Bioethics of Crispr Technology
CRISPR, or ‘clustered regularly interspaced short palindromic repeats’, is a family of DNA sequences found in prokaryotic genomes. The sequences were originally derived from bacteriophages, which used them to destroy DNA. The technology can be used to target specific regions of a gene or genome to create a desired result. For example, a gene could be deleted to improve the efficiency of its production.
CRISPR has recently made headlines for its ability to edit genes, and has already been successfully applied to a variety of fungal species. The technology has already been successful in editing the genomes of Magnaporthe oryzae, Alternaria alternata, and Leptosphaeria maculans. Other examples include Fusarium oxysporum (Fusarium oxysporum) and Fusarium proliferatum.
Several gene therapies have been developed, including Glybera, which was approved for commercial use in Europe in 2012. After treating a single patient, the therapy was halted due to financial difficulties. Applications of CRISPR technology are almost as endless as the potential for life. Current initiatives involve therapeutics and food, but the CRISPR-Cas9 system also has many less prominent uses. Listed below are just a few of the most promising uses of CRISPR.
While the first clinical trials of CRISPR/Cas9 technology are underway, some are questioning the ethical implications of this new genetic editing technology. While genome editing is a revolutionary advancement, it must be done responsibly and safely, and that’s where the Bioethics of Crispr technology comes in. In this book, Henry Greely, a bioethicist and lawyer, describes He Jiankui’s experiment to edit the human embryo’s DNA. He also outlines the science behind genome editing before CRISPR, as well as the legal framework. Afterwards, he describes the reactions of the public to the twins he produced from genome editing, a recent development.
The technology has already generated many ethical questions, primarily regarding the use of human germ cells in research. While CRISPR is already used to edit other organisms, including crops, it could eventually be used to repair or render humans resistant to certain diseases or even fix fatal genetic defects in human embryos. Therefore, bioethicists and scientists should collaborate to address the ethical issues surrounding the use of this technology to modify human germ cells.
In addition to human genome editing, CRISPR technology can be used to change the genome of other parts of the body, including the heart, brain, and muscles. Although the technology is still in its early stages, it could prove to be a game changer for the medical community. However, costs are uncertain and may differ significantly depending on the effectiveness of a single treatment. The Advisory Committee on Recombinant DNA (RDA) has recommended a clinical trial for CRISPR.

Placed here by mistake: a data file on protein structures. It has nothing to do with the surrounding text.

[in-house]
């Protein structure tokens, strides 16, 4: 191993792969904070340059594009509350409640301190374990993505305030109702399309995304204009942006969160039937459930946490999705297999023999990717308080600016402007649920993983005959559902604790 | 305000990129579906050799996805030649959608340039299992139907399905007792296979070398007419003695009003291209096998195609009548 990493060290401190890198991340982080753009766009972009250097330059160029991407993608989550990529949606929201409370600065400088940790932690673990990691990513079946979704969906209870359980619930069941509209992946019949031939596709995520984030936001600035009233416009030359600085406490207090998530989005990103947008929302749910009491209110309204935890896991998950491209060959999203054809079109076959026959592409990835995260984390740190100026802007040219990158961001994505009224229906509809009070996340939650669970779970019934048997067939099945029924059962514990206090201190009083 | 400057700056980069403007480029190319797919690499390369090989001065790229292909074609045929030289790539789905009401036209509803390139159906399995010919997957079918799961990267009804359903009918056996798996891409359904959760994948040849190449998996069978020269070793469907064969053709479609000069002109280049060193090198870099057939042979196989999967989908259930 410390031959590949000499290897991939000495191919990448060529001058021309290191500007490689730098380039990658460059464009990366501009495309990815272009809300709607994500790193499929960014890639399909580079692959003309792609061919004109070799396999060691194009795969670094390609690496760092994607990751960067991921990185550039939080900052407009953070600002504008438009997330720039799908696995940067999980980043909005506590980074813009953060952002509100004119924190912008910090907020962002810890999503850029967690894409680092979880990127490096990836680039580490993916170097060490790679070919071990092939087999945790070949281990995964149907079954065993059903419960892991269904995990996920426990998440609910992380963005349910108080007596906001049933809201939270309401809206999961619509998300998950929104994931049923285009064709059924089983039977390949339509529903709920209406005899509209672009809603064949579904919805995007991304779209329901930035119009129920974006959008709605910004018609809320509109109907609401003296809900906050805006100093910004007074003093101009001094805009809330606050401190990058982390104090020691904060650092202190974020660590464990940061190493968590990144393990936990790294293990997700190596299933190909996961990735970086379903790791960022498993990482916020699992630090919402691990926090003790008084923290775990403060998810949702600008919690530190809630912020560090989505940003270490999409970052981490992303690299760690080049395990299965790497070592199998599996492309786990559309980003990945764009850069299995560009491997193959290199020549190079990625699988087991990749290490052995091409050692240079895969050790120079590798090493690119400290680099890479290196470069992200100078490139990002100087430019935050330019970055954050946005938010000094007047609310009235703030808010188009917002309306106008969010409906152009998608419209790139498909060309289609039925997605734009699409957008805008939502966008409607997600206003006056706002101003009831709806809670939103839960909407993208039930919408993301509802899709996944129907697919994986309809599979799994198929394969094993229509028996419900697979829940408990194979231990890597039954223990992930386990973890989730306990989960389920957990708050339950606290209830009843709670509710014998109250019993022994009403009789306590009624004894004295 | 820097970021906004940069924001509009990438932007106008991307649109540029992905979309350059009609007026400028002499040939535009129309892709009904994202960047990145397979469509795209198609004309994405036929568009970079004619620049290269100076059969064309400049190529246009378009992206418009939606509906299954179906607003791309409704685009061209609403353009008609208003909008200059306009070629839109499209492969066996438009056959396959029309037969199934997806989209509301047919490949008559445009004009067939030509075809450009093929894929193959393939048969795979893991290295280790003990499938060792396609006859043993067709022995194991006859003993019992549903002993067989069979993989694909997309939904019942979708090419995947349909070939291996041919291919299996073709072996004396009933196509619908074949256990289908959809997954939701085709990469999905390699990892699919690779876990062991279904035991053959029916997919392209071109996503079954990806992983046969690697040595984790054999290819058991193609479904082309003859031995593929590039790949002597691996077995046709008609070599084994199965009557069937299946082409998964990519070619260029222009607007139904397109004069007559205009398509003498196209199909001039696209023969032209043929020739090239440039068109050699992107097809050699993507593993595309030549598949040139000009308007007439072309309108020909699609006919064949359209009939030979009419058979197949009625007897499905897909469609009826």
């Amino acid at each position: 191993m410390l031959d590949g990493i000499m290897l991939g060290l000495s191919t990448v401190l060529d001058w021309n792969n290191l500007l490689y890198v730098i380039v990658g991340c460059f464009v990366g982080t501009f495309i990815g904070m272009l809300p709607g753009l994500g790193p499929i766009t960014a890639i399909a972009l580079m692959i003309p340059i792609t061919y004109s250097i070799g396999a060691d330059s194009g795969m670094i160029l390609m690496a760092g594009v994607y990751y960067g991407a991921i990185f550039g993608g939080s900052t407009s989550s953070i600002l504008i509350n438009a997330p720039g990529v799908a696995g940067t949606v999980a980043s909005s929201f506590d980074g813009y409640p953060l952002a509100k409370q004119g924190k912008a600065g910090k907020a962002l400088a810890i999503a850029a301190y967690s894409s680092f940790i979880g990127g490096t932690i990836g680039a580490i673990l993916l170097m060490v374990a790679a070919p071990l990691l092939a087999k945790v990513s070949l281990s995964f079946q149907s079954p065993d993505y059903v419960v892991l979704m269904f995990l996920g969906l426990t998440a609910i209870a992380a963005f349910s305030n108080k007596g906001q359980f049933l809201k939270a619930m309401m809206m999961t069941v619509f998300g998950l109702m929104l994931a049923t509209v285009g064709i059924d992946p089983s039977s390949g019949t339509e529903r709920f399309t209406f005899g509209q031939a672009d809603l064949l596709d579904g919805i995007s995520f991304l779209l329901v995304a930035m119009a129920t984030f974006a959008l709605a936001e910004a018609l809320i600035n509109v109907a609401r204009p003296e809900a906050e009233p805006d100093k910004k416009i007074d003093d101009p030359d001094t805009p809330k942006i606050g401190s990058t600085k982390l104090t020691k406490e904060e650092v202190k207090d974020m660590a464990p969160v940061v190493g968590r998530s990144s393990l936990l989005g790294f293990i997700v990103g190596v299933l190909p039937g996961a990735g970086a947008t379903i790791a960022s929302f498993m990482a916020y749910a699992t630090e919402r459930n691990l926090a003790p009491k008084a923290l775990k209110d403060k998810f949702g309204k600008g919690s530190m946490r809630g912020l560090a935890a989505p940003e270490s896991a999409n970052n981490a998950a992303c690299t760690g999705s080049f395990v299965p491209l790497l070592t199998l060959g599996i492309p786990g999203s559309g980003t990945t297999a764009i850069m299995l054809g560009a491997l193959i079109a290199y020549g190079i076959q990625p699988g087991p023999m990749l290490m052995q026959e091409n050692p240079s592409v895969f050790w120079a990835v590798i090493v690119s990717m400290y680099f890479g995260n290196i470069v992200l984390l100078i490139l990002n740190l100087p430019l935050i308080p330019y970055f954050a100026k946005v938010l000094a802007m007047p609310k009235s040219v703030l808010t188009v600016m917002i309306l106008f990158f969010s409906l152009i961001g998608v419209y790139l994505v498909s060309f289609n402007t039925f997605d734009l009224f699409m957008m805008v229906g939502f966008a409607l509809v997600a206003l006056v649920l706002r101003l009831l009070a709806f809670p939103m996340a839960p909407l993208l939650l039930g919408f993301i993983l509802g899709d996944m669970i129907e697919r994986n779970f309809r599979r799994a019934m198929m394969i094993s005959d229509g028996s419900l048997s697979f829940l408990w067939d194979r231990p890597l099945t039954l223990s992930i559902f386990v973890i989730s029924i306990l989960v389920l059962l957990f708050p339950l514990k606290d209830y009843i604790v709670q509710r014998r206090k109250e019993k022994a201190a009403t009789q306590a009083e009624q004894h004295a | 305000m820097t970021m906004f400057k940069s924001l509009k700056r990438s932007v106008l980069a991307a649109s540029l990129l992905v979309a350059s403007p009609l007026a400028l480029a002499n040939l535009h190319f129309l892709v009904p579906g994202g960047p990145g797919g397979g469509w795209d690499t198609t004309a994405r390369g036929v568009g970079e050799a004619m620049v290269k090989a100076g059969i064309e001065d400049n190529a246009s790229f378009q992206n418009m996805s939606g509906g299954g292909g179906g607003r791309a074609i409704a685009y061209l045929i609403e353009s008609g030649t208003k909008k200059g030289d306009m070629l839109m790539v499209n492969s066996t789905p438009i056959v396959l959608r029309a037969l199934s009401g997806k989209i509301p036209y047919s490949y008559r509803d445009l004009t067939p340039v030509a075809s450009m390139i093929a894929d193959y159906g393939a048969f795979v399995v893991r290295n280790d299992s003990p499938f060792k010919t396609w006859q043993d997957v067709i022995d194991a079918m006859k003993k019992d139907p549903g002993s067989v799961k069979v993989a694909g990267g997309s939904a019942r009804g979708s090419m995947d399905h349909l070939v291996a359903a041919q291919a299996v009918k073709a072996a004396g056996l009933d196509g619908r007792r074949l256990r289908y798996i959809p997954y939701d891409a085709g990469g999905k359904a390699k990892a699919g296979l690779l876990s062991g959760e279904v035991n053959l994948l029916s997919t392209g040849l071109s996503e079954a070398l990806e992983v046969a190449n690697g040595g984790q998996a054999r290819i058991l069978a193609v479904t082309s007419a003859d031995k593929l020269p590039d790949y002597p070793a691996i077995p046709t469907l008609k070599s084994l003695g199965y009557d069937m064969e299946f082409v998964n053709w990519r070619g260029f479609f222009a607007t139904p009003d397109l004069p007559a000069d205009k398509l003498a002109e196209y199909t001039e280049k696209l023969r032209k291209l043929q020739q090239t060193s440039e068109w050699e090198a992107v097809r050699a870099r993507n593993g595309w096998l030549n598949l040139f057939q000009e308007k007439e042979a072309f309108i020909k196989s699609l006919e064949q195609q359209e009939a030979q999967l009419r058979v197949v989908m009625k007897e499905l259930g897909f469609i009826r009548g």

The high cost of CRISPR has some critics. Many worry that the technology is not affordable, and may not even be covered by insurance. In the meantime, other gene therapies have high prices. Ultimately, these gene therapies will add a new burden to the health care system. While these concerns remain, there are a number of potential solutions to overcome these challenges. For example, the Broad Institute and other private companies could work together to develop affordable gene-editing tools for common diseases.
Despite the many benefits of CRISPR technology, it is important to understand the limitations associated with the technique. There are several types of CRISPR alterations that may be considered unsuitable. As an example, off-target mutations may be detrimental to humans. However, this is not a big deal in laboratory settings because scientists can redo the experiment using a new population of cells and a different CRISPR-design targeting the same gene. Moreover, if off-target mutations occur, they can simply trash the first CRISPR design and start all over.
Although CRISPR has gained attention globally, only a few disorders are currently in clinical trials. While these conditions are relatively rare, they are still cause for concern. A recent study found that CRISPR can lead to unintended effects. The method has also been used to correct genetic spelling mistakes in human cells. Prime editing has the potential to improve efficiency and versatility. This article reviews some of the most notable CRISPR advancements and their limitations.